If you would like to receive Perspective - our monthly newsletter – which brings you all of our latest news and views as well as interviews and opinion pieces then please follow the link below...
The Leadership Gap
Agenda for change
In a report by the King’s Fund it was revealed that one-third of trusts have at least one board level vacancy or an interim executive board member in place. Most of the vacancies were for finance director roles, with nine per cent of all trusts having no substantive finance director. In addition, over 12 per cent had no substantive chief operating officer.
With the average life tenure of an NHS chief executive currently averaging 20 months, this significant number of vacancies doesn’t come as a surprise. In fact, these figures arguably reflect the deep seated problems within the culture and environment in which NHS leaders operate. In an industry concerned with protecting lives, this lack of leadership is, in my view, becoming an additional and unnecessary hurdle organisations need not face.
Interim managers have and continue to play an integral role in helping the health service plug specific skills gaps. These experts can be used as part of the solution in tackling budget deficits and frequently deliver considerable savings, which can be reinvested into developing services that will ultimately improve quality of patient care.
Worryingly, after the Government’s review of senior interim staff in the NHS and their daily rates, a salary cap has been introduced (from 23 November 2015) where trusts are now not able to pay agency staff 55 per cent more than an equivalent permanent member of staff. The question is, can the NHS afford these changes to take place and what is the potential impact on patient safety and quality of care?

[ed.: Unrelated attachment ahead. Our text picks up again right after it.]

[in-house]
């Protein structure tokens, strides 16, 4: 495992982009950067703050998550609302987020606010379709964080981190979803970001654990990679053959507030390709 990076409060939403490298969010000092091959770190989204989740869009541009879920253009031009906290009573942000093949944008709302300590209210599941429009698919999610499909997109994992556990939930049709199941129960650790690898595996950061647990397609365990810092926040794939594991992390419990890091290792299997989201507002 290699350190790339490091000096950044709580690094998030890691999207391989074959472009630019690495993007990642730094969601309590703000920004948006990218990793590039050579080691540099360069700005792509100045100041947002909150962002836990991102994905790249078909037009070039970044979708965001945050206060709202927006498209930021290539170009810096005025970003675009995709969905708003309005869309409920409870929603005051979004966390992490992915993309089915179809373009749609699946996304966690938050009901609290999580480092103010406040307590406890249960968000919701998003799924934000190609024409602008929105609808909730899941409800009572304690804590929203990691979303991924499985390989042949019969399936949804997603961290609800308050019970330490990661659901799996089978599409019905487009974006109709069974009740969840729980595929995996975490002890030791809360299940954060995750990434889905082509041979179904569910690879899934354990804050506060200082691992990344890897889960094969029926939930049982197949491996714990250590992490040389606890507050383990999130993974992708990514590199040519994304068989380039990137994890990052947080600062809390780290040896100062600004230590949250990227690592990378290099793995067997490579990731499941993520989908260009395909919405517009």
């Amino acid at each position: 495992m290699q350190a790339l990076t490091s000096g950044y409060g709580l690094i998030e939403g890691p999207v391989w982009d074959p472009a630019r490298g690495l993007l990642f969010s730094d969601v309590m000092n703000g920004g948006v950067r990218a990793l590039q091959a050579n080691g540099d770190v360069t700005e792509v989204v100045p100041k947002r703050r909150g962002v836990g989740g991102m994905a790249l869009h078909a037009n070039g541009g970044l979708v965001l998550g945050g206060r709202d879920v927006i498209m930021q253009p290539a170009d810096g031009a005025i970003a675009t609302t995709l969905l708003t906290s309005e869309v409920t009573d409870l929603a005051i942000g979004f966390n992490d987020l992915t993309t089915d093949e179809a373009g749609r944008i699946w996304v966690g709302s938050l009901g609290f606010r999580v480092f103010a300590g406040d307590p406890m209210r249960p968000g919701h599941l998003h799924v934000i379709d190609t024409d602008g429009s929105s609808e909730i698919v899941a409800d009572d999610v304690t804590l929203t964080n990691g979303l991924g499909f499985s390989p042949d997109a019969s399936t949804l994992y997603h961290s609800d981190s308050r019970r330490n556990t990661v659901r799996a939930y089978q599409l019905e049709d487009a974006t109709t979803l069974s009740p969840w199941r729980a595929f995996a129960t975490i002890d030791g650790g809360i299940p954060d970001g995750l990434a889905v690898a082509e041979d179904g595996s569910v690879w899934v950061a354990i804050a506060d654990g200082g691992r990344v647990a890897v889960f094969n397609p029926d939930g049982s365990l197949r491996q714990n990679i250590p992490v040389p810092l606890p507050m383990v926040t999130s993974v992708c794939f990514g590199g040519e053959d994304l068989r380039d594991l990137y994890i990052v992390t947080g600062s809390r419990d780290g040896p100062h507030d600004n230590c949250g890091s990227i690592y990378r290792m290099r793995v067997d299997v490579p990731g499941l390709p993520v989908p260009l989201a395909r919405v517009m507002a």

The importance of leadership
Moving into 2016, the key challenge for the NHS continues to be plugging the £22bn funding shortfall and responding to overall budget challenges, through severe cuts, improvements in productivity and a sharpened focus on efficiency. In order to achieve this, without compromising the quality of patient care, the organisation’s staff and its ability to build strong senior leadership must be at the heart of its response.
There is no single right answer on how to balance the pressure to deliver a higher quality service with the severe squeeze on NHS finances. However, it is undeniable that new paradigms of thought will be required by senior leaders to make it happen. NHS boards have a major role to play and skilled leadership members with sector insight and commercial expertise are critical in order to formulate and implement the necessary strategic approach.
Filling the commercial expertise skill gap
The NHS Confederation recently published its member survey whereby “71 per cent of senior NHS leaders described the current financial pressures as the worst they have ever experienced”. With this financial pressure being felt so keenly, the sector requires commercial acumen now more than ever.
In recent years we have seen many NHS organisations benefit from commercially focussed interim managers, some from a private sector background, with a track record of achieving ‘more for less’ and identifying areas of revenue. Indeed, interim managers can provide an injection of specific expertise and introduce best practice processes within a fixed time period in order steer an organisation in the right direction for the future.
Although demand remains robust for interims in the sector, the 55 per cent salary cap could have a significant downward impact on market rates. This might continue to create a negative perception of a career in the sector, meaning there may be a significant shortage of both interim and permanent staff willing to fill the roles so desperately needed.
Value over cost
Focusing on the immediate cost of an interim rather than the long-term value can be a mistake when seeking to address the problems of the NHS. Interims are experienced professionals who, prior to becoming interims, have worked within specific sectors for a long period of time. As such, many can offer a granular understanding of the NHS and the complexities of the system, have a good network and are familiar with new and old policies.
When employed via a compliant provider who operates within a recognised framework, interims can be part of the solution in helping to help manage change and reduce costs, while ensuring a continued standard of patient safety and quality of care.
Protecting existing expertise and bringing in the right skills in senior positions will be fundamental to the development of healthcare services over the next five years, particularly at such an important and uncertain time in the NHS’s history.
Sarah Lovell, Partner at Odgers Interim